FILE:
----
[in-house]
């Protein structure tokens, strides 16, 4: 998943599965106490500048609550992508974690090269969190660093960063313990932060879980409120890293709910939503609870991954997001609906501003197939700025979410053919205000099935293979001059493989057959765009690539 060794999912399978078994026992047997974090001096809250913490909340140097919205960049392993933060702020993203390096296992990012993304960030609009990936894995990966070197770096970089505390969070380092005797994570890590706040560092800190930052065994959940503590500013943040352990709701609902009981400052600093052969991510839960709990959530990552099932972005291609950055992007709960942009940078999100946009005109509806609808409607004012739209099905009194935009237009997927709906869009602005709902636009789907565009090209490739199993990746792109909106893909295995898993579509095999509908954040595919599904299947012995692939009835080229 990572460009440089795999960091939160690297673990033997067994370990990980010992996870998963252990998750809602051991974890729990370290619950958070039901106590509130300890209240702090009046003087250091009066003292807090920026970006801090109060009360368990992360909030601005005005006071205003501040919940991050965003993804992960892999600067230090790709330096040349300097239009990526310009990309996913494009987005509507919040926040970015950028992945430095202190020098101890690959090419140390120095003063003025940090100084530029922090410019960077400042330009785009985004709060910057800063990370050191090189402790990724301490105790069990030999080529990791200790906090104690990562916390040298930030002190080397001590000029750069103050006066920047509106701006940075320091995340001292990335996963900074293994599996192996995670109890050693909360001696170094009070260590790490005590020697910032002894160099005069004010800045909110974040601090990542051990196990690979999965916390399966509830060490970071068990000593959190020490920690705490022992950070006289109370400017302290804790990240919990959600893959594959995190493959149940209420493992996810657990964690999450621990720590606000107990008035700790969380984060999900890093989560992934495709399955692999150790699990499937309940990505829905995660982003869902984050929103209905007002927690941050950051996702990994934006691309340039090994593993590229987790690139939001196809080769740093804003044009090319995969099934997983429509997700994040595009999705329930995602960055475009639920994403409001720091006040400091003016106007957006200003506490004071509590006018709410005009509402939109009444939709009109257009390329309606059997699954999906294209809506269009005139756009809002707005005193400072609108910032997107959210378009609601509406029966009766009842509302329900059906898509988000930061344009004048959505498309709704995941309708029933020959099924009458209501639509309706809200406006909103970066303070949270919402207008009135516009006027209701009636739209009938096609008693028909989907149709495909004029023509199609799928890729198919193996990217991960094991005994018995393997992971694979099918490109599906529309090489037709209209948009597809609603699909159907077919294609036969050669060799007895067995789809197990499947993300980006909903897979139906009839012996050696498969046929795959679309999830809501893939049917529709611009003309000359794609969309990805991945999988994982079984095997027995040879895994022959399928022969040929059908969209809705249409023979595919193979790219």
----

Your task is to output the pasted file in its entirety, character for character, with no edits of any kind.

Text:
[in-house]
């Protein structure tokens, strides 16, 4: 998943599965106490500048609550992508974690090269969190660093960063313990932060879980409120890293709910939503609870991954997001609906501003197939700025979410053919205000099935293979001059493989057959765009690539 060794999912399978078994026992047997974090001096809250913490909340140097919205960049392993933060702020993203390096296992990012993304960030609009990936894995990966070197770096970089505390969070380092005797994570890590706040560092800190930052065994959940503590500013943040352990709701609902009981400052600093052969991510839960709990959530990552099932972005291609950055992007709960942009940078999100946009005109509806609808409607004012739209099905009194935009237009997927709906869009602005709902636009789907565009090209490739199993990746792109909106893909295995898993579509095999509908954040595919599904299947012995692939009835080229 990572460009440089795999960091939160690297673990033997067994370990990980010992996870998963252990998750809602051991974890729990370290619950958070039901106590509130300890209240702090009046003087250091009066003292807090920026970006801090109060009360368990992360909030601005005005006071205003501040919940991050965003993804992960892999600067230090790709330096040349300097239009990526310009990309996913494009987005509507919040926040970015950028992945430095202190020098101890690959090419140390120095003063003025940090100084530029922090410019960077400042330009785009985004709060910057800063990370050191090189402790990724301490105790069990030999080529990791200790906090104690990562916390040298930030002190080397001590000029750069103050006066920047509106701006940075320091995340001292990335996963900074293994599996192996995670109890050693909360001696170094009070260590790490005590020697910032002894160099005069004010800045909110974040601090990542051990196990690979999965916390399966509830060490970071068990000593959190020490920690705490022992950070006289109370400017302290804790990240919990959600893959594959995190493959149940209420493992996810657990964690999450621990720590606000107990008035700790969380984060999900890093989560992934495709399955692999150790699990499937309940990505829905995660982003869902984050929103209905007002927690941050950051996702990994934006691309340039090994593993590229987790690139939001196809080769740093804003044009090319995969099934997983429509997700994040595009999705329930995602960055475009639920994403409001720091006040400091003016106007957006200003506490004071509590006018709410005009509402939109009444939709009109257009390329309606059997699954999906294209809506269009005139756009809002707005005193400072609108910032997107959210378009609601509406029966009766009842509302329900059906898509988000930061344009004048959505498309709704995941309708029933020959099924009458209501639509309706809200406006909103970066303070949270919402207008009135516009006027209701009636739209009938096609008693028909989907149709495909004029023509199609799928890729198919193996990217991960094991005994018995393997992971694979099918490109599906529309090489037709209209948009597809609603699909159907077919294609036969050669060799007895067995789809197990499947993300980006909903897979139906009839012996050696498969046929795959679309999830809501893939049917529709611009003309000359794609969309990805991945999988994982079984095997027995040879895994022959399928022969040929059908969209809705249409023979595919193979790219």